The Supreme Court has remarked that "in the absence of any proof of dedication or user, a dilapidated wall or a platform cannot be conferred a status of a religious place for the purpose of offering prayers or Namaaz.
"The report of the experts is relevant only to the extent that the structure has no archaeological or historical importance. In the absence of any proof of dedication or user, a dilapidated wall or a platform cannot be conferred a status of a religious place for the purpose of offering prayers/Namaaz," a bench of justices Hemant Gupta and V Ramasubramanian observed.
The apex court remark came while dismissing appeals filed by the Rajasthan Waqf Board challenging an order of the High Court of Rajasthan at Jodhpur.
"We do not find any merit in the present appeals. Consequently, the appeals are dismissed," the court said.
Rajasthan High Court had allowed Jindal Saw Limited's plea to direct the appellant Waqf Board and others not to interfere with the action of the writ petitioner in the removal of the structure at village Pur, Bhilwara, Rajasthan.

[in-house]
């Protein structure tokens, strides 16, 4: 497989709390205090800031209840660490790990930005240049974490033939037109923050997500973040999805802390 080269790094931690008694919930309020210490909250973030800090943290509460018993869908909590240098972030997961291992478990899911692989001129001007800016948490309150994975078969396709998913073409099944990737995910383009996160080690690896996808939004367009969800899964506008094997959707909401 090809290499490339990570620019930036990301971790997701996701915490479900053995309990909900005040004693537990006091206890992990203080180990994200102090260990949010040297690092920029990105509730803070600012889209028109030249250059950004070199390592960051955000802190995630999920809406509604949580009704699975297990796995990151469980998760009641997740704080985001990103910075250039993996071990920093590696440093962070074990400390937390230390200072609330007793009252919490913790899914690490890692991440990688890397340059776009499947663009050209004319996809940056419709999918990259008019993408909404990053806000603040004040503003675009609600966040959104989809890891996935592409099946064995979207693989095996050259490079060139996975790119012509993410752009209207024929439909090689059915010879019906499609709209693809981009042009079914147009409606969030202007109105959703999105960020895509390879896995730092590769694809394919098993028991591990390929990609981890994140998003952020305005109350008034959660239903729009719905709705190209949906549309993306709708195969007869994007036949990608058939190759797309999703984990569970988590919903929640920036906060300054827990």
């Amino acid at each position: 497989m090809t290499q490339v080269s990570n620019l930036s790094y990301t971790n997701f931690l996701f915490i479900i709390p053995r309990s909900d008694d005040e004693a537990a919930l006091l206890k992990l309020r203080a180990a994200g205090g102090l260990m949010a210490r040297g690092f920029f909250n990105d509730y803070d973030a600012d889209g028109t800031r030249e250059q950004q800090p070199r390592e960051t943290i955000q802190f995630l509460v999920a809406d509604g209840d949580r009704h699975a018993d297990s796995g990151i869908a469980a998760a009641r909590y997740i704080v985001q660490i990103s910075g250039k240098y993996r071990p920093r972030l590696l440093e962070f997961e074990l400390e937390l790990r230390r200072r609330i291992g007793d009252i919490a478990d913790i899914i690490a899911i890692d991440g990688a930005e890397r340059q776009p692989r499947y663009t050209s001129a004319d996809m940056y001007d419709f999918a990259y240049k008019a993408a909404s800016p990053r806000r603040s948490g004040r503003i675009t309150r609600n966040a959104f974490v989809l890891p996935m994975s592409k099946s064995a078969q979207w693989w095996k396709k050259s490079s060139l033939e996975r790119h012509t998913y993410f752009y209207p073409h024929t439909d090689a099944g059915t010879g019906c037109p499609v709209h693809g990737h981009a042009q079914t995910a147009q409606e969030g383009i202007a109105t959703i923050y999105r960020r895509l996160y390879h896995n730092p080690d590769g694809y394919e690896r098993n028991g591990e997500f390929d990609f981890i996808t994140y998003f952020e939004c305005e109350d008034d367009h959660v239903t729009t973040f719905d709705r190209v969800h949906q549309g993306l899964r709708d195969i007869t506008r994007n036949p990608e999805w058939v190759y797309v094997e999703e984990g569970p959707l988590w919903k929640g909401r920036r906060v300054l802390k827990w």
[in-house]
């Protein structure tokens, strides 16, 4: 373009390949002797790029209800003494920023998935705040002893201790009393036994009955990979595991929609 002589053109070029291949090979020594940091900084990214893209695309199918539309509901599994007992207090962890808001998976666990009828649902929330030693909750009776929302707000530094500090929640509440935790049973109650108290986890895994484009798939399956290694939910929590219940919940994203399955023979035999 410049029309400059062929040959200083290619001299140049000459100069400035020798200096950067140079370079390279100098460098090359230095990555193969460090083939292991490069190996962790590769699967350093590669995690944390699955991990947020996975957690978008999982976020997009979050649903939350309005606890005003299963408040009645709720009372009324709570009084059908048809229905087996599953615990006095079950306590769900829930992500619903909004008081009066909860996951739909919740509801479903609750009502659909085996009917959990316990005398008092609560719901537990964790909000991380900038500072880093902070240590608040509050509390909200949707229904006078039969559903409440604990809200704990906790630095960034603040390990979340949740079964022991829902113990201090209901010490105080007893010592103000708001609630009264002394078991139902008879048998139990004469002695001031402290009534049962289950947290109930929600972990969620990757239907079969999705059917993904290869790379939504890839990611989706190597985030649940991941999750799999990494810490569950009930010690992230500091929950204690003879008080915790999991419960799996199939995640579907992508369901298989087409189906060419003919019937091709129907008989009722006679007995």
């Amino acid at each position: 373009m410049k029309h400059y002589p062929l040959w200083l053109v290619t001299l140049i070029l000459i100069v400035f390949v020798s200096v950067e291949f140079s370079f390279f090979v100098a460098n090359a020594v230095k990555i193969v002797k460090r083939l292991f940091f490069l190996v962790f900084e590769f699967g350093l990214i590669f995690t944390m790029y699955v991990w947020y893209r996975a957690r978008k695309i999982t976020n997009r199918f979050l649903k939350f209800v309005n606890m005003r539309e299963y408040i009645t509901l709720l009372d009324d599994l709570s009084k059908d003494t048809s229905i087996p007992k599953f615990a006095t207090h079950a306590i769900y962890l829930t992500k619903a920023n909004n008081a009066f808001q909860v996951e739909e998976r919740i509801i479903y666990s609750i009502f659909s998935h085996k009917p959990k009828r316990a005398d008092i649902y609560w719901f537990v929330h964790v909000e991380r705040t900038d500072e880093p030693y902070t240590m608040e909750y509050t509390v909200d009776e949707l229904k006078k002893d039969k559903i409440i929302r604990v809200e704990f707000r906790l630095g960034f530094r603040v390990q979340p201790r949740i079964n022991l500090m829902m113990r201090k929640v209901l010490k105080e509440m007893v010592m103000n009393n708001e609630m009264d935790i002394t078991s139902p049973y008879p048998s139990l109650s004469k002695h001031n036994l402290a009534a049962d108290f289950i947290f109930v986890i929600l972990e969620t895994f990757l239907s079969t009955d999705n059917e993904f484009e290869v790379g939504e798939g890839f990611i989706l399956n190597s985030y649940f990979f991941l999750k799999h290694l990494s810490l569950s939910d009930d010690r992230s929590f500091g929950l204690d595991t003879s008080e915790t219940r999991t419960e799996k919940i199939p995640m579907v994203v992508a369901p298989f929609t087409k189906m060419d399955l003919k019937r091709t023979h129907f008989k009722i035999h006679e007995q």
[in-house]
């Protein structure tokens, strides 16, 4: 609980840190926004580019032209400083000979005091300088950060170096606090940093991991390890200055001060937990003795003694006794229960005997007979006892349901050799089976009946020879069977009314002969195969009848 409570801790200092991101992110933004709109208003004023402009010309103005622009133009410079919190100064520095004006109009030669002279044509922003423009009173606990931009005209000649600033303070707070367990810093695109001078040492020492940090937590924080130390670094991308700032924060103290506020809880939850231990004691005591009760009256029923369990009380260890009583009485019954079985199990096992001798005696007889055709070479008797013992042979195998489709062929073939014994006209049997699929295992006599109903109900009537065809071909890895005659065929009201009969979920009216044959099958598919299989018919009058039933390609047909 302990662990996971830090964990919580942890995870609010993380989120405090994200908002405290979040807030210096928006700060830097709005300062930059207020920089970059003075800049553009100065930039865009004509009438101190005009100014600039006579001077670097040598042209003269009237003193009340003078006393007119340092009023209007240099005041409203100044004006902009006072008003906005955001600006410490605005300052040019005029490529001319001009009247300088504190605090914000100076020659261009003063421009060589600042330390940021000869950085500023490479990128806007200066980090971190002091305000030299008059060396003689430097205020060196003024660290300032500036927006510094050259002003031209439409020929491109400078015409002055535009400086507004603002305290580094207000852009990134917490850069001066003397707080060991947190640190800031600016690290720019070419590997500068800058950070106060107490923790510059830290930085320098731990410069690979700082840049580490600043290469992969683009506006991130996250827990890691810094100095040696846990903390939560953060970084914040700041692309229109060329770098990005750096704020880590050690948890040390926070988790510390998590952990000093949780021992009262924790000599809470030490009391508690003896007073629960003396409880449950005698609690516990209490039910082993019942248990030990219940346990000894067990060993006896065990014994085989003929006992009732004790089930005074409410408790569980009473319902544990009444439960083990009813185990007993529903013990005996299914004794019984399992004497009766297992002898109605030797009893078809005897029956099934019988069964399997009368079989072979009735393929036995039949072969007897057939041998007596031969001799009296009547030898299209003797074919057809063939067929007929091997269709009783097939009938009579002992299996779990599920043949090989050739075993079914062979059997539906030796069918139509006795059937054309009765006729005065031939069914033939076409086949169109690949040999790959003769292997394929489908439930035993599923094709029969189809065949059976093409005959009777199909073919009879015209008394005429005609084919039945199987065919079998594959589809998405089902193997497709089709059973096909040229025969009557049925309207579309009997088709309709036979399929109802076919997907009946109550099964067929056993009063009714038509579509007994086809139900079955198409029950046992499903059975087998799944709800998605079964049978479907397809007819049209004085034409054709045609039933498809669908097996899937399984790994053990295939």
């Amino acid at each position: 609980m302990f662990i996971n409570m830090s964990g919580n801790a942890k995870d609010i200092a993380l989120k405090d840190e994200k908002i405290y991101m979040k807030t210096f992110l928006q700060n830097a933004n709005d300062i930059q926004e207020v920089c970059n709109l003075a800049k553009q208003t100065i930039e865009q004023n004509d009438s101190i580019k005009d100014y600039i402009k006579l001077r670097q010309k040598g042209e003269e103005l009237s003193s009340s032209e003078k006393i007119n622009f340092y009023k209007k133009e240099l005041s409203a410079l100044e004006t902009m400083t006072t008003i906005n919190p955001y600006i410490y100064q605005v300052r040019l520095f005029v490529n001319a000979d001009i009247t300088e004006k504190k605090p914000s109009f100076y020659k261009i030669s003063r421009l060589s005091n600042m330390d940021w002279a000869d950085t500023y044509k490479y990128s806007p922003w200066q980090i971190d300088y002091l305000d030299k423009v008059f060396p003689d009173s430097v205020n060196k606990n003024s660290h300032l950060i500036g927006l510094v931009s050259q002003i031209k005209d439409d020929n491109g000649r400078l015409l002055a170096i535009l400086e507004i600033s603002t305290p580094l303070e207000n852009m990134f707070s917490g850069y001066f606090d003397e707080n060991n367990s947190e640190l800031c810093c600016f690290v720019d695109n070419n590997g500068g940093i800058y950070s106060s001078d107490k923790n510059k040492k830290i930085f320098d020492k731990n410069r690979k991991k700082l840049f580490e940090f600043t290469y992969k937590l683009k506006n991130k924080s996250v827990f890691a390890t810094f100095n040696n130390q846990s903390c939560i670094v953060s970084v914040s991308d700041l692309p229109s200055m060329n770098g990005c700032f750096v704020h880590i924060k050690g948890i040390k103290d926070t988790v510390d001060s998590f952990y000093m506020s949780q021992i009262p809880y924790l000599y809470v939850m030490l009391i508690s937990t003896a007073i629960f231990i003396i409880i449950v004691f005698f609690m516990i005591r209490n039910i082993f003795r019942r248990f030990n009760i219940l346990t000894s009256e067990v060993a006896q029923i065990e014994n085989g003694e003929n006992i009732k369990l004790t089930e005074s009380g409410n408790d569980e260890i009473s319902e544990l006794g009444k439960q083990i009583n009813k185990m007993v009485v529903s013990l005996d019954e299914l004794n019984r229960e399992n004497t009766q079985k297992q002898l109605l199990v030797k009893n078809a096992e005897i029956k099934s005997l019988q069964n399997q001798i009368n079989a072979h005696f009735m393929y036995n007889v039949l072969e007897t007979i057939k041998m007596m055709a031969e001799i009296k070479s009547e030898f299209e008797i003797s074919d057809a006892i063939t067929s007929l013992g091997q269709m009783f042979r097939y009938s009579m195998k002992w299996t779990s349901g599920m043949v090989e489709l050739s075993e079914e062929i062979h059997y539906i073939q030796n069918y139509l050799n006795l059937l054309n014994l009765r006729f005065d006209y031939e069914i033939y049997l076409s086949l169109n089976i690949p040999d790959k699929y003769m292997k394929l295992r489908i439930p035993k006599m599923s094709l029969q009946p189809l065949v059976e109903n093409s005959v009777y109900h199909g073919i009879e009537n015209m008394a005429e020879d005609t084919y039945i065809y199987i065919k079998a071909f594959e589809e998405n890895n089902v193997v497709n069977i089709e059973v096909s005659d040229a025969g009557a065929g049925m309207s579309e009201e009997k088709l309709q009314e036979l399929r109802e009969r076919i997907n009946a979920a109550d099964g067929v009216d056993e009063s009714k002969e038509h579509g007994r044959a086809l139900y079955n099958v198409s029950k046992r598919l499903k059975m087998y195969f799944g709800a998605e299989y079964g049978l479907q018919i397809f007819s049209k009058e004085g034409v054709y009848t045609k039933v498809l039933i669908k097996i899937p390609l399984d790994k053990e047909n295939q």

Jindal Saw Limited had urged Rajasthan High Court to issue direction to the Waqf Board not to interfere with the act of removal of the structure, i.e., dilapidated platform/chabutarh at Tiranga Hills in village Pur, Bhilwara, Rajasthan for mining purpose.
Jindal Saw Limited said that said dilapidated structure is a stumbling block in the mining process which has been awarded to the company in terms of the Lease dated in December 2010 by the Government of Rajasthan for an area measuring 1,556.78 hectares at Bhilwara. The company had submitted that the said dilapidated structure is not a religious structure.
The top court observed that the stand of the State Government that they have identified it to be a religious structure comprising in Khasra has not been produced on record.
"There is nothing on record that such decision if any, was arrived at after associating the writ petitioner. It is always open to the State as lessor to exercise the powers conferred in it by the lease deed after complying with the principles of natural justice and on good and sufficient grounds," the top court said.